It’s that time of year when children dress up as ghouls or witches and go door-to-door innocently collecting sweets. But the history of witchcraft is rather more complex – with a contemporary PR message.
Over the Hallowe’en period depictions of witches are everywhere. Kate Moss, she certainly isn’t, and her very ugliness makes her evil – a PR parable that disability rights groups have been fighting for years.
Early witchcraft was a rudimentary and localised religion, bound up in fertility and survival – the two over-riding concerns for our species, then as now. But, by degrees, the world progressed. The concept of society developed; so too the idea of established religion.
However, in the early years of Christian imperialism, the church much preferred to assimilate by stealth. For example, until 834, All Hallows was on 13th May – moved to 1st November by Pope Gregory to overlay the older pagan festival. So too, of course, Christmas itself, to overlay the pagan winter solstice (also known as Yule, hence our Yule log).
Witchcraft’s journey to demonic intolerance took several centuries. In 8th century Saxony, the death penalty existed for anyone killing a witch. In 11th century Hungary, Charlemagne decreed that there was no legal remedy against witches “since they do not exist.”=
Bit by bit, the church flexing its muscles, tolerance was chipped away. By 15th century Hungary, the memory of Charlemagne now dimmed, a first offender found guilty of witchcraft was made to stand in the town square wearing a Jew’s cap, a symmetrical punishment alongside Europe’s other principal scapegoat.
Indeed, in many parts of Europe, the social exclusion of the Jews was only matched by the social exclusion of witches. It was merely a matter for individual societies to pick the scapegoat which best suited their particular circumstances.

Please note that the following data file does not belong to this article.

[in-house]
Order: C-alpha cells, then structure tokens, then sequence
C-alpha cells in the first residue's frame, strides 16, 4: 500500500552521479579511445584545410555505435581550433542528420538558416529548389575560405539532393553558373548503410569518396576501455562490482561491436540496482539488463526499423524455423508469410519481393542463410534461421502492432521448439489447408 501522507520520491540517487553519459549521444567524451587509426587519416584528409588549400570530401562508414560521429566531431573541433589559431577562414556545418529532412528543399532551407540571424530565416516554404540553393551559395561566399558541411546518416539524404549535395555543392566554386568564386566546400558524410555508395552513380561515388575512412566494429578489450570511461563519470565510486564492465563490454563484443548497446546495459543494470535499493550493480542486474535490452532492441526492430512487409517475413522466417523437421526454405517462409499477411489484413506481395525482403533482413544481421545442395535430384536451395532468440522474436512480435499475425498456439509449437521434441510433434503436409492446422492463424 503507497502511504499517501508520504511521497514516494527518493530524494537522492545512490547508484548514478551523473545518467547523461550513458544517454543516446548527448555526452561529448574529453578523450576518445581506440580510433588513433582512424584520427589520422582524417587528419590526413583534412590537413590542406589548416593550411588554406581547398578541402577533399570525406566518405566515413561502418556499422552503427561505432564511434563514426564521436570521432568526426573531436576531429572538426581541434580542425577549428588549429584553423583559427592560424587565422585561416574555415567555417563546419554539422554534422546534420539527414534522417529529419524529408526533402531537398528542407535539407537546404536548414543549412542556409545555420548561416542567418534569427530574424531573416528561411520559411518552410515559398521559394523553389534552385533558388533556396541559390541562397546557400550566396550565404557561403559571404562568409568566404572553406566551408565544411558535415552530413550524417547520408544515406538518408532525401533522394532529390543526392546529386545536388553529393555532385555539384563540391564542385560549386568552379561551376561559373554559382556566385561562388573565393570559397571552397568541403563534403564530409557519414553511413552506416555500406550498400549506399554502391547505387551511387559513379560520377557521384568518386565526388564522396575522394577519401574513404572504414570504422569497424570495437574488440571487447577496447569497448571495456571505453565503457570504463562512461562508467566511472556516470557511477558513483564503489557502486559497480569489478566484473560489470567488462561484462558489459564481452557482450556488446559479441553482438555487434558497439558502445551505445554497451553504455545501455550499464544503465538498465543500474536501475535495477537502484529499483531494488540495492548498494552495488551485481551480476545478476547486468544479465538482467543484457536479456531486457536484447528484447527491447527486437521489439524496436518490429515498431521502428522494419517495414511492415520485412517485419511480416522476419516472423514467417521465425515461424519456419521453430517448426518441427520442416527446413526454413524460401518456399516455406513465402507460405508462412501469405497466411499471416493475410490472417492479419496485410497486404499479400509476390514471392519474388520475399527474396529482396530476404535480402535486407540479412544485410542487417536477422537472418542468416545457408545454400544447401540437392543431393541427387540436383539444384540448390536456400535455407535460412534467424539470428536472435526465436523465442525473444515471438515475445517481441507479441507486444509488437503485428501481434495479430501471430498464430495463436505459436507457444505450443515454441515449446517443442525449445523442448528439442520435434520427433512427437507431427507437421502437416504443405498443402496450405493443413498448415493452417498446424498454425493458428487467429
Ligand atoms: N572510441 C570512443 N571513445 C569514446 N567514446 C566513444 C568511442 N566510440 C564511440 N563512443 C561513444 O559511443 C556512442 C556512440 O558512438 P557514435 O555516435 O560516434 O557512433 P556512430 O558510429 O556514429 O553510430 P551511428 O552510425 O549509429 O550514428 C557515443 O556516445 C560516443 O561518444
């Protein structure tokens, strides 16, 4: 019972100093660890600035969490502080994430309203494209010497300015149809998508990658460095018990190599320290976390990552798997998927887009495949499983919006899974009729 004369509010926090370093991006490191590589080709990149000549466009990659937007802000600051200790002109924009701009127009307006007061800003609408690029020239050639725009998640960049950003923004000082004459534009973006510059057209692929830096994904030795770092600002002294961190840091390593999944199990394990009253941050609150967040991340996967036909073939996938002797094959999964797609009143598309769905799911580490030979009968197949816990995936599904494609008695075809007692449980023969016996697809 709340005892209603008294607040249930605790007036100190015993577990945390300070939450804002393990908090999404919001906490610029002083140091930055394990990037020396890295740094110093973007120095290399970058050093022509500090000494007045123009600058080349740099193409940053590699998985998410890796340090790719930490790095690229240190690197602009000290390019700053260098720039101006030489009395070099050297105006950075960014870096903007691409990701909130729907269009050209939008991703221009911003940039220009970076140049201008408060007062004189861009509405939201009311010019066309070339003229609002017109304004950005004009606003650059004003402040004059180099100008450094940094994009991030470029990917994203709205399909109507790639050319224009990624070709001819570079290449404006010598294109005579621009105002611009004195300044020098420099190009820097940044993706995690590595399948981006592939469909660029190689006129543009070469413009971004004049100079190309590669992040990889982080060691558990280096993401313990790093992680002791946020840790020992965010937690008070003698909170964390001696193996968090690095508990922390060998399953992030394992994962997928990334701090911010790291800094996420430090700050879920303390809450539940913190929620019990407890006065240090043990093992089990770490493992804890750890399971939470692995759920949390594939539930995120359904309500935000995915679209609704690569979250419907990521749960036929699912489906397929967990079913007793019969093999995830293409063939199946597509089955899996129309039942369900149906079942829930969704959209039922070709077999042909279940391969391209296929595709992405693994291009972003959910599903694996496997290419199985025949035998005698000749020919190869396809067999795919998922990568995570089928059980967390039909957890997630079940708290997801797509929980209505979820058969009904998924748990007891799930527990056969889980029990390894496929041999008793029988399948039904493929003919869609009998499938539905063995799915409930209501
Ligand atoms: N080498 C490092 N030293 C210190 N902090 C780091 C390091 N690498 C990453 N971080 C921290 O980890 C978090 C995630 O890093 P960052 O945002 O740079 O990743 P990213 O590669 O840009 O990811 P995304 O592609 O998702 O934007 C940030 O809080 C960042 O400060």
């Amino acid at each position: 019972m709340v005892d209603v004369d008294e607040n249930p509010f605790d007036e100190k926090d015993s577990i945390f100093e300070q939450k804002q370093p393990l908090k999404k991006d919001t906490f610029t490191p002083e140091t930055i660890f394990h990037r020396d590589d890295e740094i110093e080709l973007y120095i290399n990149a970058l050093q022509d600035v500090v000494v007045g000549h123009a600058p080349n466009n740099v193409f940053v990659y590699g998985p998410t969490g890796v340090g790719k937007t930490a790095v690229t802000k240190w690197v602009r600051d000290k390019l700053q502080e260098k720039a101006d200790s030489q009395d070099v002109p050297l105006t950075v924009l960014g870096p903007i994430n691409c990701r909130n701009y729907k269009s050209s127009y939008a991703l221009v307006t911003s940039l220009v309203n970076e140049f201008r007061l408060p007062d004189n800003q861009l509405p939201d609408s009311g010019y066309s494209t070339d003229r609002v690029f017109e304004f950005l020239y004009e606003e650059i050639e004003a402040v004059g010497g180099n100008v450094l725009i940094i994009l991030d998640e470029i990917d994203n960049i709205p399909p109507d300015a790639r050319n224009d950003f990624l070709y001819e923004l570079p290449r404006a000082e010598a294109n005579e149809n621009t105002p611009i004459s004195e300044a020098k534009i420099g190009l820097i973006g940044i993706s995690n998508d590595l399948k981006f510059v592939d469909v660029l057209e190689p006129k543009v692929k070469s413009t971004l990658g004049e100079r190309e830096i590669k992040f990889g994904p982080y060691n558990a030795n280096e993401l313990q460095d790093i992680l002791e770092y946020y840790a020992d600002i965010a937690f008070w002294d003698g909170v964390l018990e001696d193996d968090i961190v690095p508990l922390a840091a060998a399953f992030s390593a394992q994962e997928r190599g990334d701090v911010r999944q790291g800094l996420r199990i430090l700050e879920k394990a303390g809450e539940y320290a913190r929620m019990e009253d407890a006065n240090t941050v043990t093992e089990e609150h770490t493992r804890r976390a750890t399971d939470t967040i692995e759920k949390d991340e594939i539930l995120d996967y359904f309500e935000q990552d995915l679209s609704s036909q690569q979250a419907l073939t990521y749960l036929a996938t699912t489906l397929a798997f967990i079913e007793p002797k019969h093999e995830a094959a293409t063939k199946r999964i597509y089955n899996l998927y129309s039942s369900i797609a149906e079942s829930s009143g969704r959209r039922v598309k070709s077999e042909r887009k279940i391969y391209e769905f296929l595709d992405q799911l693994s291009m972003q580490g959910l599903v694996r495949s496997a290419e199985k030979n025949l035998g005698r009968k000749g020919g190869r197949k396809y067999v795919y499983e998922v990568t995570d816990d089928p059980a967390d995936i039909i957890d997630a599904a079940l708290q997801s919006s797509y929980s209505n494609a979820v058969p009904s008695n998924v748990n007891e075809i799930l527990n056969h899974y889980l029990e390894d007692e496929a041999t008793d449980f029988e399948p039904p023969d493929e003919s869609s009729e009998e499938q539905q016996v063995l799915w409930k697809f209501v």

In the Alps and Pyrenees they burned witches, in Spain they burned Jews – for the simple crime of being either a witch or a Jew. In 14th and 15th century Germany, it was the Jews who suffered; by the 16th century it was the witches. In the 20th century, it was the turn of the Jew again, the cycle of persecution turning full circle in the ovens of Auschwitz.
The last person in the UK to be prosecuted for witchcraft was Scottish housewife Helen Duncan, jailed for nine months in 1944 because, a spiritualist, she seemed to know too much about the war effort.
The real story of the witch persecutions was the church’s successful PR campaign to define as evil everything that had gone before. It was brutally effective.
But the cult of the scapegoat isn’t dead, and has contemporary resonance. Take your pick from immigrants, benefits scroungers, health tourists, utility companies, investment bankers, gays, gypsies, Moslems, single mothers, young people… the list goes on and on.
And that’s the relevance for today’s news and PR professions, because by picking scapegoats we are also defining our own prejudices and intolerances, and looking for somebody to blame for society’s ills.
That’s particularly true in a fragile economy, where many of us are worried about income or job security, and when politicians can point accusing fingers and garner cheap votes. The rise of fascist Golden Dawn in Greece is a case in point.
Hallowe’en does therefore have a modern message – that intolerance can have unintended and unwelcome consequences. In helping to shape public opinion, the media and PR professions should remember that.